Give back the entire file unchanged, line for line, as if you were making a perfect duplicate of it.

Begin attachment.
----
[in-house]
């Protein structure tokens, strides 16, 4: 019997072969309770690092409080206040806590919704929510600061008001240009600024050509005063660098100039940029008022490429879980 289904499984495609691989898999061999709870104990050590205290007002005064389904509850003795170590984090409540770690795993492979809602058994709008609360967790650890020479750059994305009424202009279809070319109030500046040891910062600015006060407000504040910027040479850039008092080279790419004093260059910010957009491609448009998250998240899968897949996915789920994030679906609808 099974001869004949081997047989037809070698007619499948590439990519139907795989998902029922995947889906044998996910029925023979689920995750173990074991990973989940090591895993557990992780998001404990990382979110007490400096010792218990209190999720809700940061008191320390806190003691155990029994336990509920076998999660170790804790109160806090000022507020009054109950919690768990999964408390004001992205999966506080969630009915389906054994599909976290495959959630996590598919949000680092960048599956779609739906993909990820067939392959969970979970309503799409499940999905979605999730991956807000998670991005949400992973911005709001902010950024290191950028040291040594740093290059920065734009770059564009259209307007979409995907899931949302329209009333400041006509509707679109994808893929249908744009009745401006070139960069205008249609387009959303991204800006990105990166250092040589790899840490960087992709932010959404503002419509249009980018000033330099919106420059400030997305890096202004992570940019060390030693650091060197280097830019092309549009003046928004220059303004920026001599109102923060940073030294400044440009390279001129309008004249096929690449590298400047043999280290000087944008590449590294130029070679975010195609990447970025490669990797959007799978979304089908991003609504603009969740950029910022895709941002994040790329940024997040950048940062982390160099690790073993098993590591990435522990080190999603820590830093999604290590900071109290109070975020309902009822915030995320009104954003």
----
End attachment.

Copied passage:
[in-house]
């Protein structure tokens, strides 16, 4: 019997072969309770690092409080206040806590919704929510600061008001240009600024050509005063660098100039940029008022490429879980 289904499984495609691989898999061999709870104990050590205290007002005064389904509850003795170590984090409540770690795993492979809602058994709008609360967790650890020479750059994305009424202009279809070319109030500046040891910062600015006060407000504040910027040479850039008092080279790419004093260059910010957009491609448009998250998240899968897949996915789920994030679906609808 099974001869004949081997047989037809070698007619499948590439990519139907795989998902029922995947889906044998996910029925023979689920995750173990074991990973989940090591895993557990992780998001404990990382979110007490400096010792218990209190999720809700940061008191320390806190003691155990029994336990509920076998999660170790804790109160806090000022507020009054109950919690768990999964408390004001992205999966506080969630009915389906054994599909976290495959959630996590598919949000680092960048599956779609739906993909990820067939392959969970979970309503799409499940999905979605999730991956807000998670991005949400992973911005709001902010950024290191950028040291040594740093290059920065734009770059564009259209307007979409995907899931949302329209009333400041006509509707679109994808893929249908744009009745401006070139960069205008249609387009959303991204800006990105990166250092040589790899840490960087992709932010959404503002419509249009980018000033330099919106420059400030997305890096202004992570940019060390030693650091060197280097830019092309549009003046928004220059303004920026001599109102923060940073030294400044440009390279001129309008004249096929690449590298400047043999280290000087944008590449590294130029070679975010195609990447970025490669990797959007799978979304089908991003609504603009969740950029910022895709941002994040790329940024997040950048940062982390160099690790073993098993590591990435522990080190999603820590830093999604290590900071109290109070975020309902009822915030995320009104954003």